Tim Watson has moved to address reports of a sad falling out between he and former Essendon premiership-winning teammate James Hird. The pair won a flag together as part of the Bombers' 1993 premiership side, before Hird went on to coach the club after his playing career ended.
Both players were named in Essendon's Team of the Century in 1997 but recent reports from the The Herald Sun indicate their relationship is “right now at least beyond repair”. The report goes on to suggest that the supposed falling out came after Watson's son Jobe was stripped of his 2012 Brownlow Medal for his role in the supplements saga, during Hird's time as coach of Essendon.
Hird coached Essendon for three years before serving a suspension during the entire 2014 season after being charged by the AFL with conduct prejudicing the game in relation to the infamous supplements scandal that led to the suspensions of 34 players. He returned to the role in 2015 but resigned in August that year after the club slumped to a 5-14 record.
The 50-year-old missed out on a return to the head coaching role at Essendon last September, with Brad Scott getting the job instead. Tim Watson warned the Bombers against any romantic notion of luring Hird back into the head coaching role at the time, suggesting it would be better for the club not to revisit its painful past.
“I think for a lot of people it would drag back all those things that happened and occurred during that period of time that he was there as coach,” Watson said on SEN last year. “He hasn’t coached since 2015, he wasn’t a successful coach back then when he did coach, although there were these unusual circumstances around all that.
Speaking on SEN for his new podcast series, Watson denied that there was any "ill-feeling" towards Hird and that his comments were made purely as an AFL analyst and as someone with the best interests of the club at heart. When asked whether his relationship with Hird was beyond repair, Watson revealed that while they were not close, there had never been a falling out between the two.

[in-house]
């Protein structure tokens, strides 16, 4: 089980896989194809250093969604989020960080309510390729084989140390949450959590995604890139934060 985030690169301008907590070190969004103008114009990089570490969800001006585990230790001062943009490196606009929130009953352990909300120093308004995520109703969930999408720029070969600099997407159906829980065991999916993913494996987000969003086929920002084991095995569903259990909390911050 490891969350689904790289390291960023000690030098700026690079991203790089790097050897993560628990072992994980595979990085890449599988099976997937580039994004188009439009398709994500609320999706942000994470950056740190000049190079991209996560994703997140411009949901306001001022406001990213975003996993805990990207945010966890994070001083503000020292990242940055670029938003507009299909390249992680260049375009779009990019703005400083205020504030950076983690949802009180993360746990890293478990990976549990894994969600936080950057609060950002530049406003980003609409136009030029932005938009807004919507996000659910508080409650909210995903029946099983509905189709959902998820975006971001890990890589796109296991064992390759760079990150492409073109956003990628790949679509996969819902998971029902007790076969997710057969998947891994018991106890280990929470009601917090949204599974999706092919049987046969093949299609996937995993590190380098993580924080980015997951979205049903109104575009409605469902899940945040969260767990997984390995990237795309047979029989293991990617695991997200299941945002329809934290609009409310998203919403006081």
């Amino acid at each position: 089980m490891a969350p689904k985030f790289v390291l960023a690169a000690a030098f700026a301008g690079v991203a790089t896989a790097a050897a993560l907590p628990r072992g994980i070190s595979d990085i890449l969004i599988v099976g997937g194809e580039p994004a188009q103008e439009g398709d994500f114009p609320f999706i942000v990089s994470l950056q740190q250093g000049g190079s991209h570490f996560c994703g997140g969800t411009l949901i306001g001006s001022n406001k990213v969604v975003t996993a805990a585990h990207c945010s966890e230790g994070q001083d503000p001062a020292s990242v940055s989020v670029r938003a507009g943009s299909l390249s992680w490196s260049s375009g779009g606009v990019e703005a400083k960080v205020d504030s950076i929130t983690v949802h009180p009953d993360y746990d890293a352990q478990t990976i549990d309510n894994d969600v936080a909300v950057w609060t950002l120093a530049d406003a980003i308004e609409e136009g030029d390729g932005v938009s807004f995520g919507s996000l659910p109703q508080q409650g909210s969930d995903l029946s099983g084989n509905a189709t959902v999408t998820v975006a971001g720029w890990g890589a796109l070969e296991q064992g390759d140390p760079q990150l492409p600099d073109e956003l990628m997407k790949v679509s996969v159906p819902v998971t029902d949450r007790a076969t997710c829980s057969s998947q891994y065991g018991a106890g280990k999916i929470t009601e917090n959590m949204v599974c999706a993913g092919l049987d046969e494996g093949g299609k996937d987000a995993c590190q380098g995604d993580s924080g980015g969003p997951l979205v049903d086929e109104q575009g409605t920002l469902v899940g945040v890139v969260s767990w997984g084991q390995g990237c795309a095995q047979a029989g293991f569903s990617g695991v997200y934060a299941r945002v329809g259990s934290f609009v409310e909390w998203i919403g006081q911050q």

“I don’t have any ill-feeling towards James Hird. Absolutely none,” Watson said. “I’ve been in his company a number of times and we had a 1993 premiership lunch last year and he was there.
“We’re not best friends and we were friendlier back in the day, but this whole thing happened, and I’ve reached out to him, I’ve reached out to Bomber (Mark Thompson, former Essendon coach) and I understand people are moving through this emotionally and mentally in their own time and in their own way and I respect that.”
Essendon's decision to interview Hird for the head coaching job last year raised eyebrows at the time, given he was in charge during the infamous supplements scandal. However, Watson says his reservations about the 50-year-old returning to the head coaching hot seat, had nothing to do with any reported feud between the pair.
“When you have been a teammate of somebody and then you have to make a comment around something they might be doing because you hold a position in the media and you’ve got to have an opinion on these things, my opinion about him being the next coach of Essendon had nothing to do with what happened in that ASADA period,” Watson said.
“It had nothing to do with that. I just didn’t think he was the right person for this time and the club needed to move forward and it was as simple as that.”
James Hird's coaching future up in the air after GWS exit
Questions have been raised about whether Hird will ever return to an AFL head coaching role after he recently left his role as an assistant at GWS. Hird won't be returning to the Giants in 2023 after he became a full-time assistant coach last year.
Speaking about Hird's departure from GWS, Port Adelaide champion Cornes said he doesn't think Hird will ever be a head coach again. “This was always my issue with James Hird going for the senior job. I didn’t think he’d done the work to get into a position to have success in that senior role and when I say ‘do the work’, just by the very nature that he’s been out of the system,” Cornes told SEN.
“When you’re out of it for a while it’s hard. To go back in for a little bit and then take a new senior job I thought was going to be difficult for him.
“Now that he is out of the system completely, is that James saying ‘okay, I’m giving up the job of being a senior coach’ because there would’ve been 10 clubs that would have hired him as an assistant coach.
“That would’ve been great. If he had gone back, worked in the midfield, coached them and then went to different areas like Michael Voss did at Port Adelaide.”
North Melbourne legend David King agreed, saying: “Will he coach again? Probably not. I think the opportunity was there at Essendon, he took a risk, he put himself on the line, maybe he was given advice to do that and that advice didn’t turn out to be correct.
“I think he’s a wonderful asset. If he was working with your leadership group, I’d still have him involved. You speak to any of the players that he works with … it’s an absolute investment.
“I think some of the work he did with Stephen Coniglio was really impactful. He was in trouble as a player Coniglio and I think Hird helped him get back to his best AFL form.”
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